Some 17 years ago, white label messaging software supplier Synchronoss was handling all the back end components for AT&T following the arrival of the first iPhone. Today, the operator’s reliance on Synchronoss has slipped to managing “a number of services,” presumably as in-house technologies have grown in prominence, driving the vendor to develop software supporting what many operators are striving for in the future – ownership of the smart city.
The US vendor is currently on a marketing spree spearheaded by two new faces, CEO Glen Lurie (formerly AT&T’s head of devices) and CMO Mary Clark. Speaking to Wireless Watch’s sister service, Faultline Online Reporter, this week, Clark explained how Lurie’s 27 years at AT&T, primarily working on digital transformation including the integration of DirecTV, has proved pivotal to Synchronoss’ own transformation towards the cloud and areas such as connected cars.
We have come across Synchronoss before through its involvement in AT&T’s Drive Studio project, an in-vehicle infotainment venture, supplying web portals and customer care support – covering front end and back end services. Clark touched briefly on the connected car business but assured us this is just one area of a more aggressive, overarching IoT package built around cloud messaging.
The Drive Studio lists a number of partner companies and sponsors, including Ericsson, VoiceBox, Synchronoss, Accenture, Amdocs and Cisco’s Jasper.
Synchronoss has added a handful of major deals to its repertoire this year already, signing a new five-year deal with Verizon to supply its Personal Cloud Platform, providing mobile subscribers with secure access to personal content. Sprint also tapped Synchronoss to simplify the order management process, providing a customized customer interface to Sprint – while providing insights and analytics.
Content in various guises is an essential component within any smart city ecosystem, while other business verticals still have it all to prove in terms of monetization. For this, Synchronoss supplies AT&T, plus some other big operator names, with its Mobile Content Transfer software – for shifting content across different operating systems and networks.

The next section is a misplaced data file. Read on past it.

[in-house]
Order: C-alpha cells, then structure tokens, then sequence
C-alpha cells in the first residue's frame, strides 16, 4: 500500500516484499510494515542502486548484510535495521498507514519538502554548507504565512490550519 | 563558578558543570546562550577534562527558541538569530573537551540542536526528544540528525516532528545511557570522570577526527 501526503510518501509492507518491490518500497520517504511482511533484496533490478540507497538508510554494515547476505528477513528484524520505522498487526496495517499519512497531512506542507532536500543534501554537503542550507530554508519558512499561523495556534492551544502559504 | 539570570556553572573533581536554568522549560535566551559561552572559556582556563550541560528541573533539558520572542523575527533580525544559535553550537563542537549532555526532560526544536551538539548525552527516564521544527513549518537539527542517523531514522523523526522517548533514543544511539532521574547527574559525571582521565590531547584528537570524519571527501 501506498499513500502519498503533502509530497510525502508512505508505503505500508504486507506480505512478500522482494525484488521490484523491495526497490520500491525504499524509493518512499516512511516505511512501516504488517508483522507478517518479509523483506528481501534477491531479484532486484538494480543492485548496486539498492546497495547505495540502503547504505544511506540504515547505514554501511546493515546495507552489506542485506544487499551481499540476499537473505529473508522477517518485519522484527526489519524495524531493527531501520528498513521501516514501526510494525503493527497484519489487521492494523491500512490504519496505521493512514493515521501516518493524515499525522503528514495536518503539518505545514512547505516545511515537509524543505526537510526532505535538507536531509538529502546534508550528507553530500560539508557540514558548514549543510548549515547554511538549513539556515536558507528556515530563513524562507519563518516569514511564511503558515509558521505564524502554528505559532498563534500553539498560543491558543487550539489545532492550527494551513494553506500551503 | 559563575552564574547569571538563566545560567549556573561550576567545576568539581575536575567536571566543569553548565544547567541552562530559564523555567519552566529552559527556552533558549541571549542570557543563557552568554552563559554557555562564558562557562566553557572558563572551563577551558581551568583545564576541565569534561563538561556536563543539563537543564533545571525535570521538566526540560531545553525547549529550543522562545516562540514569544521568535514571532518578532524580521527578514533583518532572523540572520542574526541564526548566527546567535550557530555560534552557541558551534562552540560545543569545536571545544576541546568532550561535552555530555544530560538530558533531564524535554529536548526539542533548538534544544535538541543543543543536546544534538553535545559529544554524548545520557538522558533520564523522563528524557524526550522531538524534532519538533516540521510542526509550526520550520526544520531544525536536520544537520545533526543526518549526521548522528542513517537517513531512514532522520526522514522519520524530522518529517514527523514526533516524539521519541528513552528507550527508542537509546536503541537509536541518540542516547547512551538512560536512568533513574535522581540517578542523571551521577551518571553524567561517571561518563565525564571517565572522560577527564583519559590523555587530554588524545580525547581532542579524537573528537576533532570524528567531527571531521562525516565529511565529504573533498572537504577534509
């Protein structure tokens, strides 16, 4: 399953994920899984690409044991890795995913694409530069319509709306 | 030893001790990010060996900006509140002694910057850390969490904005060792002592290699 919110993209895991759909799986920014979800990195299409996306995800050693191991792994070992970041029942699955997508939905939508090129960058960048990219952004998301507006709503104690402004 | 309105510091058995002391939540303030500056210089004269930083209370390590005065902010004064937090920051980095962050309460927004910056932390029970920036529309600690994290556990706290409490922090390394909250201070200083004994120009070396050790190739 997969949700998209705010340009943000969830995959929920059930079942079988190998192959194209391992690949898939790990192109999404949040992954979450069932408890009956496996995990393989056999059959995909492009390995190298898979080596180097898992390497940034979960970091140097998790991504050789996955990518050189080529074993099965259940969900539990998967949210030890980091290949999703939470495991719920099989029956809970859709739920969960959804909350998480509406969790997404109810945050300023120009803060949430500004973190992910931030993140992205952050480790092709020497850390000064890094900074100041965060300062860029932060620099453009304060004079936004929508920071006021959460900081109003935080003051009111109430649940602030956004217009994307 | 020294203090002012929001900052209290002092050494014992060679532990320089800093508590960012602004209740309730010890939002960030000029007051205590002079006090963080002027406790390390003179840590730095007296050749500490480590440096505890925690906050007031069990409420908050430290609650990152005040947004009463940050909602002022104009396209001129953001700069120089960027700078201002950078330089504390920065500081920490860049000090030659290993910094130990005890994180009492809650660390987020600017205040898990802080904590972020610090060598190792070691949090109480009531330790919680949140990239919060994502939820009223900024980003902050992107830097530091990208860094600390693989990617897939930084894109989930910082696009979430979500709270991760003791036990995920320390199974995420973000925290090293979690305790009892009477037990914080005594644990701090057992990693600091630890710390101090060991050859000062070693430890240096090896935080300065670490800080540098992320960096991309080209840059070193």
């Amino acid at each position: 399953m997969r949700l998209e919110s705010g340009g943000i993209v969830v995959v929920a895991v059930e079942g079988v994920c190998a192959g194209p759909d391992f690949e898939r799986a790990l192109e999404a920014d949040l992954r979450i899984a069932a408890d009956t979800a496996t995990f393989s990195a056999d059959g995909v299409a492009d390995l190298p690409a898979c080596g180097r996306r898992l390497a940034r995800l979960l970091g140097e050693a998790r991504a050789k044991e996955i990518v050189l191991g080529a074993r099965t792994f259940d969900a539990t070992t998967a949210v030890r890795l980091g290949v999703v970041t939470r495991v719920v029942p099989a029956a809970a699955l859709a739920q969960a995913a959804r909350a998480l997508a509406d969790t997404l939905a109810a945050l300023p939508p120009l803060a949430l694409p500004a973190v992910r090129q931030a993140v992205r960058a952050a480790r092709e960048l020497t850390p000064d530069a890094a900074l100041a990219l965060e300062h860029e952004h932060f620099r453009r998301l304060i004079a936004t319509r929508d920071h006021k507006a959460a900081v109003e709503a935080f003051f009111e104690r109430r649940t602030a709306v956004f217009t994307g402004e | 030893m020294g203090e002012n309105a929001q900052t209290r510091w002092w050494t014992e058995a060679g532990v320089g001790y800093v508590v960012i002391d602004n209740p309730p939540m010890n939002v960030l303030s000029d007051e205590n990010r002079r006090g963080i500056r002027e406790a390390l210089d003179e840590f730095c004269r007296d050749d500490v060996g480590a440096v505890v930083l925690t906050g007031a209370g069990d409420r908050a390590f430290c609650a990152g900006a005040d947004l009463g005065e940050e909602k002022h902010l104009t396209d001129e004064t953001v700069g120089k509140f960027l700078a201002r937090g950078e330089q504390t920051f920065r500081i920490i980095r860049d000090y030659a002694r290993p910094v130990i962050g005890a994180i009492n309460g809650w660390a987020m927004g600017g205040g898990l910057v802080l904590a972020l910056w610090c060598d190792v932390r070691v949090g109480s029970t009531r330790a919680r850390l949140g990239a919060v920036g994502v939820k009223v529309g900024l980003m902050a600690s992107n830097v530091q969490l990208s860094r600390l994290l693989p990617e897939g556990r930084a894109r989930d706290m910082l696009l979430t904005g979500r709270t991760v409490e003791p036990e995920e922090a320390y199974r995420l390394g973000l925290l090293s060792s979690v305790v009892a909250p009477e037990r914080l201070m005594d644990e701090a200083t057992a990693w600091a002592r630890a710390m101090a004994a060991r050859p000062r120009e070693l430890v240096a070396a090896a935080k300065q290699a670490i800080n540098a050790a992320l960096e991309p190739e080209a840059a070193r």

The principle is simple but effective. Synchronoss’ cloud-hosted software allows users to transfer photos, contacts, videos and music from an old mobile device to a new one. While this is an easy task when remaining inside the Google or Apple ecosystems, this ease of transfer comes unstuck when a consumer switches from iPhone to Android, or from Verizon to AT&T, for example. An added bonus is replacing expensive cable transfer boxes at stores. Mobile Content Transfer works over WiFi, providing users with a QR code to scan.
Building on its three core product lines – cloud, messaging and digital services – Synchronoss is toying with letting machine learning loose in its software pretty soon, according to Clark.
Critically, this will apply to Synchronoss’ customer care services business, a sensitive subject which Clark was tentative to get into with respect to how many jobs this could put in peril, considering the company claims to support hundreds of millions of subscribers. “Our approach is not really AI today, but more in analytics,” said Clark, adding that the company’s machine learning pursuit will be achieved through an aggressive partnership strategy rather than investing inhouse.
Clark could not name names concerning partners involved in this aggressive strategy, other than AWS, which Synchronoss is currently licensing some services from but has not fully migrated its resources over to AWS cloud infrastructure.
“Plans for 2018 are about growing our Cloud, Messaging, Digital and IoT businesses as operators and other service providers continue to become digital first companies,” said Clark. “We do see competition in each of the specific service areas we offer, however, our vision is to support companies as they pursue a digital-first experience leveraging various capabilities to help them achieve the best possible customer journey, for mobile, wireline and IoT related services.”
A plan to enter multiple IoT sectors will put Synchronoss up against a whole lot of competition, perhaps more so than in the digital services and messaging software markets where the vendor has been squeezed out of deployments by in-house technologies.